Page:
Education

State and local education leaders doubled down on their commitment to racial equity Tuesday, during an hours-long legislative committee meeting about critical race theory.

The decades-old theory, a critique of systemic racism in the legal field, has become a lightning rod for some conservatives who are distressed by diversity, equity and inclusion efforts in schools and workplaces. A handful of Kentucky Republican lawmakers have pre-filed bills that they say would ban critical race theory from public K-12 schools, colleges and universities.

Addressing the Interim Joint Education Committee remotely, Kentucky Commissioner of Education Jason Glass blasted the bills as “educator gag and student censorship bills.”

“Laws like these are increasingly the tools of some of the most authoritarian regimes in the world, and the fact that the Kentucky legislature is now considering them, and has called this special meeting on them, should cause us all to pause and consider our next move carefully and how history will judge all of us,” he said.

Similar bills have been filed in state legislatures across the country and have passed in at least four other red states. The Kentucky bills would limit the way teachers and professors could talk about racism, especially systemic racism. Much of the language comes from a now-defunct Trump-era executive order curtailing diversity, equity and inclusion training in federal agencies. 

Glass said the bills could harm the academic freedom of Kentucky colleges and universities and even put their accreditation at risk. Asked about that risk, sponsor Rep. Matt Lockett (R-Nicholasville) said his bill is a “work in progress.”

Lockett said the bill is a “vital” piece of legislation. He warned that critical race theory is “rooted in Marxism.”

“A number of regimes went through Marxist-style revolutions, and each one of them ended in disaster,” he said. “You don’t close the achievement gaps or raise a segment of the population up by tearing another one down.”

Jefferson County Public Schools Superintendent Marty Pollio said that’s not what his district is doing. He reminded Republican lawmakers of their praise for the district’s equity efforts in September 2020. Those efforts included creating a more culturally-inclusive curriculum, hiring more teachers of color, and reducing disproportionate suspensions of Black students and students with disabilities.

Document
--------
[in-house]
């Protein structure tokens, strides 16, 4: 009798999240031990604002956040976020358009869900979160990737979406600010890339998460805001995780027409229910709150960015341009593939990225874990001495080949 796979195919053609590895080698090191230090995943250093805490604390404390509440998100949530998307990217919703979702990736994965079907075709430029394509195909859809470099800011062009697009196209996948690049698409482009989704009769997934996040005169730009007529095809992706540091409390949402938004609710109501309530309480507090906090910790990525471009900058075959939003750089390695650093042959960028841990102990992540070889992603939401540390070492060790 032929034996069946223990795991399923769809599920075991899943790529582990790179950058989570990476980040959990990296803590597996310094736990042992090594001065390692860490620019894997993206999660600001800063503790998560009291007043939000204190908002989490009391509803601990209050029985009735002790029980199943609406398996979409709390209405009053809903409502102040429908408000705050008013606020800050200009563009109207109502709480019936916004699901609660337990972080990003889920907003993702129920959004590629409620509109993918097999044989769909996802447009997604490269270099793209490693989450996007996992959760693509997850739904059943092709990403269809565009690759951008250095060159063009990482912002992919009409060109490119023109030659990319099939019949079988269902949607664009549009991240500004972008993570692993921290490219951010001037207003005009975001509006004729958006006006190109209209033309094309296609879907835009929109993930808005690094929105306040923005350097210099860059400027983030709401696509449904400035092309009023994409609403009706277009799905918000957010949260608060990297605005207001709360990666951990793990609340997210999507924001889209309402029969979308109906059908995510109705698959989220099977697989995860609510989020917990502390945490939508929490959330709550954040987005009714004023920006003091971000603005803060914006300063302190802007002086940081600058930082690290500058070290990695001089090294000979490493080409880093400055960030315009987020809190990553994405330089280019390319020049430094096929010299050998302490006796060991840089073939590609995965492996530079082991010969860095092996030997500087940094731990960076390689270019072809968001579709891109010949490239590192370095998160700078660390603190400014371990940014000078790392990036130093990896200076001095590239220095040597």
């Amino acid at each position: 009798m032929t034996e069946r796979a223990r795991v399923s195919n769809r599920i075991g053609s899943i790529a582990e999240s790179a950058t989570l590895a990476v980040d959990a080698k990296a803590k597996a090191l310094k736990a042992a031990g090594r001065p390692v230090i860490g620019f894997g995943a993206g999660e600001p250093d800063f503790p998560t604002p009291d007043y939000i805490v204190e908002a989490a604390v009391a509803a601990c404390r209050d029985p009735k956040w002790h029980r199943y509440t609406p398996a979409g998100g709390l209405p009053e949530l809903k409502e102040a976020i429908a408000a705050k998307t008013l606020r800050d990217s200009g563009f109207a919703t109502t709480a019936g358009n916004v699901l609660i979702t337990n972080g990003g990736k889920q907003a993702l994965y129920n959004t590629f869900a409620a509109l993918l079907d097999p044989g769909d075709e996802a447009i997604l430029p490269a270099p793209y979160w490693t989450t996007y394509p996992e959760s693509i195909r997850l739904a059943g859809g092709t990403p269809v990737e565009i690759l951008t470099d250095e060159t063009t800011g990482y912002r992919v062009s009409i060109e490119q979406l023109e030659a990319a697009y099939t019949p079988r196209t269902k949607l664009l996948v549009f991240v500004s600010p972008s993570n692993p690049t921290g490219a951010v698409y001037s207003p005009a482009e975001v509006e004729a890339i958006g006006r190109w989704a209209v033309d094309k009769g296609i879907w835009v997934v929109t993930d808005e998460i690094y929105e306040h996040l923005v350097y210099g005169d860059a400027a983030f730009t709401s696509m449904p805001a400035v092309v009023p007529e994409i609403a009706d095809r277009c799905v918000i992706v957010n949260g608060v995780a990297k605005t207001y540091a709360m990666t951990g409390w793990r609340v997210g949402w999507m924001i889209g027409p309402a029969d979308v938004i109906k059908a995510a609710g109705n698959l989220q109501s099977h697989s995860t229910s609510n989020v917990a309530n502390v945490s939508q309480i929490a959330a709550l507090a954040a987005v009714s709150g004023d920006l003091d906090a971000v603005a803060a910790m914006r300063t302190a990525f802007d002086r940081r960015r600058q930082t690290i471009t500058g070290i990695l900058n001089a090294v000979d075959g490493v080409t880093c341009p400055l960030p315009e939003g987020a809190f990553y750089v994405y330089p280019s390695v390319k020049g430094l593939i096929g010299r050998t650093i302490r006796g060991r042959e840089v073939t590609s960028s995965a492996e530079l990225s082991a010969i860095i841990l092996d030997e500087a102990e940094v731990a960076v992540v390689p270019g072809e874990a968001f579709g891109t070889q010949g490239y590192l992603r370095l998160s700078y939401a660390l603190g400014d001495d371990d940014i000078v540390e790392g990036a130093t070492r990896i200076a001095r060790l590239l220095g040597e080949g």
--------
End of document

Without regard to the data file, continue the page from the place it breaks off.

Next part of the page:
“I will say this again: we are committed to achieving equity by challenging and questioning all of our practices and changing where necessary. That’s the work that has to be done in every district in America to eliminate that achievement gap and not just give lip service to it,” he said.

Both Pollio and Glass took care to distinguish between “equity” and “critical race theory.” 

“We started the conversation around critical race theory, which is a very narrow theory or philosophy, and unfortunately that umbrella has now grown to include anything that is included around racial equity,” Pollio said. 

Equity is a widely-accepted ideal, if not a buzzword in education. It means students are provided the opportunities and resources they need to succeed based on their differing needs. This is different from “equality,” in which all students receive the same resources. 

But recently, even “equity” as a concept has drawn skepticism from conservative corners as a form of “reverse-racism.”

“Our founding documents forward talk about us all being equal under the law, born equal,” Rep. Jennifer Henson Decker (R-Waddy) said. 

“Where is equity enforced? How is equity enforced and where is that in our founding principles?” she asked Glass.

The bill will be considered by the legislature when lawmakers return to Frankfort in January. 

Jess Clark is WFPL's Education and Learning Reporter.